Cohen does not provide a single answer, but there are various possible explanations. In part, this is because small and isolated communities were easier targets. In part, because Palestinians living in rural areas were more likely to be influenced by unsubstantiated rumors and act spontaneously with little regard for the consequences. The better organization of the new Jewish community (the Yishuv), including its access to arms, made the prospect of attacking it more risky and therefore less likely, and in cases where attacks did take place, armed Jewish fighters could repel them and thus prevent serious loss of life among the defenders.
Beyond all this, the context was crucial. In an environment inflamed by religious conflict over access to and ownership of the holy places, reason was replaced by emotion and the differences between Jews of different backgrounds and affiliations became blurred. This had been noted already in a previous round of ‘disturbances’ in 1921, when the Haycraft Commission of Inquiry concluded: “During the riots all discrimination on the part of the Arabs between different categories of Jews was obliterated. Old-established colonists and newly arrived immigrants, Chalukah [Halukka] Jews and Bolshevik Jews, Algerian Jews and Russian Jews, became merged in a single identity, and former friendships gave way before the enmity now felt towards all.”
Cohen rightly presents a similar explanation as central not only to our understanding of what happened in 1929, but also – more importantly – for what has happened since. Armed conflict always tends to strengthen the support of disparate members of the community for their nationalist leadership. In fact, conflict creates the national community by eliminating internal boundaries and enhancing solidarity against the external enemy. Both for practical and political reasons, 1929 eliminated the space that had existed for cross-cutting loyalties and affiliations. The Arabic-speaking Jews who had lived in peace and cultural affinity with fellow residents, the orthodox Jews who had shunned Zionism, could no longer feel safe among their erstwhile neighbors and friends. They had to rely on the new Yishuv to protect them from then on, and never looked back.
The consolidation of Jewish unity was mirrored by the growing recognition among Palestinians that the fate of the entire country was at stake, and that only resolute struggle would allow them to save their homeland. It opened the way to the national strike in 1936 and the Arab Revolt of 1936-39. and, in turn, it led to the growing militarization of the Jewish community. The result was increasing conceptualization of the conflict in mutually exclusive terms, eventually leading to the climax of 1948, the creation of Israel and the Palestinian Nakba. In an evocative side-story, Cohen links the early childhood experiences of future military leaders – whose families were attacked in 1929 – to their attitudes in 1948. People like Mordechai Maklef and Israel Tal, who played a role in driving Palestinians from their homes in 1948, had been shaped by the formative violence of the 1929 events, as were an entire generation of young Jews in Palestine.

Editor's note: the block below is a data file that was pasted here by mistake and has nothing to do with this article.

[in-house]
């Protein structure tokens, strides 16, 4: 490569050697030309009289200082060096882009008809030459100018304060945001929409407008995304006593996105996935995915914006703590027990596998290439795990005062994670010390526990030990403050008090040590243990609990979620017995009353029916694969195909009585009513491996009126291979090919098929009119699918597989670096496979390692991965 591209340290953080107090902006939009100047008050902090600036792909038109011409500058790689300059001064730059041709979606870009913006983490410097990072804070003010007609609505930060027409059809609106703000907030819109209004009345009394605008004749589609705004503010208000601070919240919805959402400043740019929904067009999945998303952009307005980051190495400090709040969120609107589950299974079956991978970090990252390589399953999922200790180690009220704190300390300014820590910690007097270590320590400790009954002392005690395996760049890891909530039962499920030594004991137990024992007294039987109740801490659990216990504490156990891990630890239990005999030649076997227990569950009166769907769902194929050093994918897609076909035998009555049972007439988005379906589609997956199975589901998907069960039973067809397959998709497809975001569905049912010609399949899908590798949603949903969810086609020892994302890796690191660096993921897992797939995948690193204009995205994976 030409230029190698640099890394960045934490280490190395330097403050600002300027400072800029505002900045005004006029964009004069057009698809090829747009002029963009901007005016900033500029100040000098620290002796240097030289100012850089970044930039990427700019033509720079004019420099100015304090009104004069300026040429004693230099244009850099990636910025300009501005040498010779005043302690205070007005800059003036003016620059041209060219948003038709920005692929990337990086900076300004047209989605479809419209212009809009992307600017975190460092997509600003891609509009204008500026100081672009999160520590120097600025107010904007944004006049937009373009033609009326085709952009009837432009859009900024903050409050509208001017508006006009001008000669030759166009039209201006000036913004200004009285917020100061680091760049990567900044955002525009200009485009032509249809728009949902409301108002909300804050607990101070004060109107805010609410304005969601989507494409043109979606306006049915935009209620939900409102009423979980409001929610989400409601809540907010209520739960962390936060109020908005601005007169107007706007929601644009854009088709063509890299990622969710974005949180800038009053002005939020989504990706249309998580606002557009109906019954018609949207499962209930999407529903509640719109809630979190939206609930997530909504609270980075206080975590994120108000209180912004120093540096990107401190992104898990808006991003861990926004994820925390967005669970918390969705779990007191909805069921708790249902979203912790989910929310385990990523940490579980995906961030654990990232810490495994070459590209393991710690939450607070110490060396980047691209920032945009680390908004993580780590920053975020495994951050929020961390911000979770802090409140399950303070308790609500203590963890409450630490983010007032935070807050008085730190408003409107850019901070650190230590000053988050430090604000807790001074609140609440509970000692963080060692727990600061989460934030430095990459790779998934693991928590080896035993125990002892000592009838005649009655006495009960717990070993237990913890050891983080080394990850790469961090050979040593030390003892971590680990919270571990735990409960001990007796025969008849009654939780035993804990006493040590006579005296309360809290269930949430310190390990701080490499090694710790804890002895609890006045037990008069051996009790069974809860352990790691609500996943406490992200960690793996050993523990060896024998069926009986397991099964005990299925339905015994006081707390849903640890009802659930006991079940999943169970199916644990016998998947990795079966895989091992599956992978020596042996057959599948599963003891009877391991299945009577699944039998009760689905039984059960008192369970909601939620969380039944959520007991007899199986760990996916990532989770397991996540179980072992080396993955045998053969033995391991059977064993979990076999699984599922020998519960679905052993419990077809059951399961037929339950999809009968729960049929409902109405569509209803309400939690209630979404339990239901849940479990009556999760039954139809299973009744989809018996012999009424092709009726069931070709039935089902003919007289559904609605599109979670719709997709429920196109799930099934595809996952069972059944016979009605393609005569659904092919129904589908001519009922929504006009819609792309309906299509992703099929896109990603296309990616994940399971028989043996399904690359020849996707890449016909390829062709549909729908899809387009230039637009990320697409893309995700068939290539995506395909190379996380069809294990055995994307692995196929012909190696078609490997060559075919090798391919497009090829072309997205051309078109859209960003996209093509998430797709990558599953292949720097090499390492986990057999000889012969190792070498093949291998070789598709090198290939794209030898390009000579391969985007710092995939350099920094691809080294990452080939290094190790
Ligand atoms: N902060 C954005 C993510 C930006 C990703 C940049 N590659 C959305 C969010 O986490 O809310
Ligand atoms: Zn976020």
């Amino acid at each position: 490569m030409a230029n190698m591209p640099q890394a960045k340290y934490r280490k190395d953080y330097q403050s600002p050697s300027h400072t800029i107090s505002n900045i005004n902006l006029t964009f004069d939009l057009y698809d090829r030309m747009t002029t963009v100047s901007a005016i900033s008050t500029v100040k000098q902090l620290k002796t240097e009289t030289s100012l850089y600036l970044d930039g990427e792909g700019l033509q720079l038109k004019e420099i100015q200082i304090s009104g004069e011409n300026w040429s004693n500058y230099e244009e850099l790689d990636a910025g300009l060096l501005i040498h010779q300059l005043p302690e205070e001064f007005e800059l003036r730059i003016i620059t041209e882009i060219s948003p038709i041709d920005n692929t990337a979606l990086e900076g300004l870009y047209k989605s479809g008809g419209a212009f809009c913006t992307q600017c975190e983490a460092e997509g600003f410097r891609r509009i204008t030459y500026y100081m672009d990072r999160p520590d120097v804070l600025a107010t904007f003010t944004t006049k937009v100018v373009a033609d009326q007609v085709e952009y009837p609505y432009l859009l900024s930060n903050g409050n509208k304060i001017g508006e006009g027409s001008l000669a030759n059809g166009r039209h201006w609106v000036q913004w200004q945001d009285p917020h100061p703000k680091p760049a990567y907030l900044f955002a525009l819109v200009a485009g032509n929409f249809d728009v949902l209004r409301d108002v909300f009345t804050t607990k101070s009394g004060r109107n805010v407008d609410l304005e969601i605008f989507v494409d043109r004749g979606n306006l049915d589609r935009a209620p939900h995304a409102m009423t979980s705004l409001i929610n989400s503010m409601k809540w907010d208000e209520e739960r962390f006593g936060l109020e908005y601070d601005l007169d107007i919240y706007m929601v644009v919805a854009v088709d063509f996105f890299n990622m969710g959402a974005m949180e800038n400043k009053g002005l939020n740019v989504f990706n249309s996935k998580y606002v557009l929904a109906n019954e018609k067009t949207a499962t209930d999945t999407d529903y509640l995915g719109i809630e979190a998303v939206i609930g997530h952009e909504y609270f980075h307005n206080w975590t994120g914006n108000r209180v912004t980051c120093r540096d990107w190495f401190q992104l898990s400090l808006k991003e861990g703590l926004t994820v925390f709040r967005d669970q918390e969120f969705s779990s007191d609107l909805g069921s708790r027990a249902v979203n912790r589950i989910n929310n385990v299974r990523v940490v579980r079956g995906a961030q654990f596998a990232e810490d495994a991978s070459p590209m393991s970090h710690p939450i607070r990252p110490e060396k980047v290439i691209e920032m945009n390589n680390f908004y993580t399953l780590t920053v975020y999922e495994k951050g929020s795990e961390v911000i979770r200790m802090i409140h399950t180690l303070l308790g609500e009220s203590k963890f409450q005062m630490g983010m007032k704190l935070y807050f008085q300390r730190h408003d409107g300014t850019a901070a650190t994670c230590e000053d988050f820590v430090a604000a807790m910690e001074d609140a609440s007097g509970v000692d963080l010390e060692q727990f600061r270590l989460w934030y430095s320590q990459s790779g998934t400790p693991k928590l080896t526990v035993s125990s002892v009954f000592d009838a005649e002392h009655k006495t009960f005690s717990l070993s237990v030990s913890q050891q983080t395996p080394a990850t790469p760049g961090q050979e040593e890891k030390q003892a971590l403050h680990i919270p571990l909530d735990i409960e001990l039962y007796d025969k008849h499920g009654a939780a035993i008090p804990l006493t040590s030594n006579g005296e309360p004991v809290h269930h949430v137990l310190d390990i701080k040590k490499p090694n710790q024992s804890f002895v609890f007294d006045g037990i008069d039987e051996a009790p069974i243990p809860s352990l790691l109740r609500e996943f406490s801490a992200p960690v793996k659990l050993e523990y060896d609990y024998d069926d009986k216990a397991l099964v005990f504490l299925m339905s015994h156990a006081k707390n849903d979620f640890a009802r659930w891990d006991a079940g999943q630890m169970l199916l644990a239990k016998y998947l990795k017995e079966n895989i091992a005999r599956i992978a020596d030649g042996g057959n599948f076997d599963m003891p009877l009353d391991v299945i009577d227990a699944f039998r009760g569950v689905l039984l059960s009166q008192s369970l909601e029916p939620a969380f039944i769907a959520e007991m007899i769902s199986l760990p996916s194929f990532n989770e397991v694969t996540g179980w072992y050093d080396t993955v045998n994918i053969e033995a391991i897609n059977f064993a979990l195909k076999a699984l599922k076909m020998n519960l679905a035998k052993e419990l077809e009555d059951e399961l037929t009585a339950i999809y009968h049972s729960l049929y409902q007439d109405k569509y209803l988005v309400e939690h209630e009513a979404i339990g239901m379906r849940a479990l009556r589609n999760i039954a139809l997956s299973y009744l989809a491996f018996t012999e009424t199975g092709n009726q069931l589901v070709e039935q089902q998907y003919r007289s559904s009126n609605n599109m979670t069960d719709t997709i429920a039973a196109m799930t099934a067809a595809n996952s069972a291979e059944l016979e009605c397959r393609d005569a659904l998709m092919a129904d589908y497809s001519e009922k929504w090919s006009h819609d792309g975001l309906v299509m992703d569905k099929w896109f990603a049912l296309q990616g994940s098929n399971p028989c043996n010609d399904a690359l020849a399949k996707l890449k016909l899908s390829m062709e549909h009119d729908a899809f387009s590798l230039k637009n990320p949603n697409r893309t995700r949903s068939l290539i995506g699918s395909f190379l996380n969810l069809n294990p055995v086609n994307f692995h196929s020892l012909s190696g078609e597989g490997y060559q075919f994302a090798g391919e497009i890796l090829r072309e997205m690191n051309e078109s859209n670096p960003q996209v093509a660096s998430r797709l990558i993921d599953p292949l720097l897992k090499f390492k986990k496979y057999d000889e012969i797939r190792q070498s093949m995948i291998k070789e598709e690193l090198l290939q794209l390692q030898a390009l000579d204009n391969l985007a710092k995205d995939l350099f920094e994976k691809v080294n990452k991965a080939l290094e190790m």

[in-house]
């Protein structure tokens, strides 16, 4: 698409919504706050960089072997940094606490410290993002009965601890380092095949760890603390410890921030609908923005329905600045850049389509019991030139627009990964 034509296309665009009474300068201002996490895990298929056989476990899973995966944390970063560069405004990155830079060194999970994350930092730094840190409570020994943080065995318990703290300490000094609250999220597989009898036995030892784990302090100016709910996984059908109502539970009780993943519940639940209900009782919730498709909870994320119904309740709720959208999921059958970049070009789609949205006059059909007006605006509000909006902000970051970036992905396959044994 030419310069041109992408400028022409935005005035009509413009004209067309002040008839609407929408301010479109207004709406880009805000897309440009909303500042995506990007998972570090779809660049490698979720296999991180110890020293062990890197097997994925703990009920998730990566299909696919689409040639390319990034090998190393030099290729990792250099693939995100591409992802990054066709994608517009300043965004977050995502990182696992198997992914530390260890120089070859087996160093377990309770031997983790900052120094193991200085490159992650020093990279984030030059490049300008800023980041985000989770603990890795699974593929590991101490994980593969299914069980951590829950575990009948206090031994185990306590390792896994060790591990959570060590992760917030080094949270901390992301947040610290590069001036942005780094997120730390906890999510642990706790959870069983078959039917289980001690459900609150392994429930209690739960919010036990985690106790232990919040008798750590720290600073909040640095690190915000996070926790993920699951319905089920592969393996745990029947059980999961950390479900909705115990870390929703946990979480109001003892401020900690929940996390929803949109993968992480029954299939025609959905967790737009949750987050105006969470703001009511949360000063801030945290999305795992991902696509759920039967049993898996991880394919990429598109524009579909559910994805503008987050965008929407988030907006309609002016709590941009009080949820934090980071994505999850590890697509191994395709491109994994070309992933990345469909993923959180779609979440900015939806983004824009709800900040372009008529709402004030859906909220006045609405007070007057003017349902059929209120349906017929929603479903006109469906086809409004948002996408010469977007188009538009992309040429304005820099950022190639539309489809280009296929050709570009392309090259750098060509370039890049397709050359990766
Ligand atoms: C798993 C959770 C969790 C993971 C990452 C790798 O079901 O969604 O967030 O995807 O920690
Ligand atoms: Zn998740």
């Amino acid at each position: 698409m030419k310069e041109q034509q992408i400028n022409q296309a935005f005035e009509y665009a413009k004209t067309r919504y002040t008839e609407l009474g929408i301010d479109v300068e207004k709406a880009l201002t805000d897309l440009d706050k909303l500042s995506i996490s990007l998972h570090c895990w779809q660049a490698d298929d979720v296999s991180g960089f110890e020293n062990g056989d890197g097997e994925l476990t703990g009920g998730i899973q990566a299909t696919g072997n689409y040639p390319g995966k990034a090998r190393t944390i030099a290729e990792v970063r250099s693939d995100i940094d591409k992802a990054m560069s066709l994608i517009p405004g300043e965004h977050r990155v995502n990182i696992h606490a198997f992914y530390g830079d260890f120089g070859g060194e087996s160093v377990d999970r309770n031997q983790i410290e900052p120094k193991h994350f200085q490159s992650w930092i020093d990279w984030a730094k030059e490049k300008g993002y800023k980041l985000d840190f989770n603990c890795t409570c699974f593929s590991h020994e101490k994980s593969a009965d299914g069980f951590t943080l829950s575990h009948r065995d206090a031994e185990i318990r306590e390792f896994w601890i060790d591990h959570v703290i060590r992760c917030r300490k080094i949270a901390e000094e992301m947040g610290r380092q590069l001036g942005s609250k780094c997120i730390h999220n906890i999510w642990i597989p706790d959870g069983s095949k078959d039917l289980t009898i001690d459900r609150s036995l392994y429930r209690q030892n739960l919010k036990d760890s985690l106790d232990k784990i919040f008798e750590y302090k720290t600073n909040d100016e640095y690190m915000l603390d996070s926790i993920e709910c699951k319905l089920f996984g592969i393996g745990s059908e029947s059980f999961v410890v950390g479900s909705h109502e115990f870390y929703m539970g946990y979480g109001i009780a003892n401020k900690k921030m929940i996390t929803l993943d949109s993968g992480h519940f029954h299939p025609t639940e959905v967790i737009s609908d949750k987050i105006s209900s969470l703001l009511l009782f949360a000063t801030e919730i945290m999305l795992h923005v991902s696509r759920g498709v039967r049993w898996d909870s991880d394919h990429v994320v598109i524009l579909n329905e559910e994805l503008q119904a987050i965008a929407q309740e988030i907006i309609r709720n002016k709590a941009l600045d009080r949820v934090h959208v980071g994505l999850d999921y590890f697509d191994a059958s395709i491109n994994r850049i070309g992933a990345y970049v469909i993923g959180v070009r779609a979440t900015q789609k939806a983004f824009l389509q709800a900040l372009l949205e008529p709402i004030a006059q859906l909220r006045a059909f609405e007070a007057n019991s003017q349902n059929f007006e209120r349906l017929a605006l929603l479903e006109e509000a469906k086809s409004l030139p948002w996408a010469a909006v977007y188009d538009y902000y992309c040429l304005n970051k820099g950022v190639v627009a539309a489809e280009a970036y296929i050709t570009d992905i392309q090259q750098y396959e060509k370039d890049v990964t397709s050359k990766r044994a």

Cohen recognizes that there were forces opposing these trends but does not pay much attention to them, for understandable reasons: they were weak to start with and were further marginalized by the events. Nevertheless, their story is important and deserves a more thorough exposure. The bi-nationalist association Brit Shalom was shaken by the events in a way that became typical to Jewish liberals in the history of the conflict: some of them moved to the mainstream while others became radicalised. Among the members of the association, its prominent founder Arthur Ruppin became disillusioned regarding the prospects of Jewish-Arab agreement and effectively abandoned the quest for bi-nationalism, coining the famous phrase: “What we can get (from the Arabs) – we do not need, and what we need – we cannot get.” His colleague, Hans Kohn, moved in an opposite direction, leaving the association because of its inability to offer radical criticism of political Zionism, eventually departing both from the Zionist movement and from Palestine itself. Bi-nationalism, whose advocates were rooted in one national group only, without a clear partner on the other side, faced a serious problem during the entire period in question.
The Palestinian Communist Party – the only Jewish-Arab political force in the country, then and since (albeit at that period still with majority Jewish membership), experienced a similar process. When its central committee members found themselves caught between potential Arab rioters and armed Jewish militants, they allowed themselves to be evacuated from their secret headquarters in Beit-Safafa near Jerusalem. Years later, its only surviving leading member Joseph Berger-Barzilai, wrote up the story in an article titled “Jerusalem, August 1929” (in Keshet Magazine in 1965). His party initially referred to the events as a pogrom, only to be severely reprimanded by the Communist International as suffering from Jewish tribalism and Zionist sympathies, for which the only solution was a thorough process of Arabization. The outcome was the promotion of an Arab leadership at the expense of Jewish cadres, the departure of many disillusioned Jews, and the beginning of a period of ripping the movement apart between competing nationalist agendas.
How can we learn from these developments and create new bi-nationalist and Jewish-Arab political forces that will overcome the limitations, and correct the mistakes, of their predecessors? The answer cannot be found, of course, in Cohen’s book, but he raises crucial questions that provide us with a necessary background for subsequent discussion and analysis. The book is essential reading in order to gain a better understanding of the past, and is useful for drawing lessons for the present.
Ran Greenstein is an Israeli-born associate professor in the sociology department at the University of the Witwatersrand, in Johannesburg, South Africa.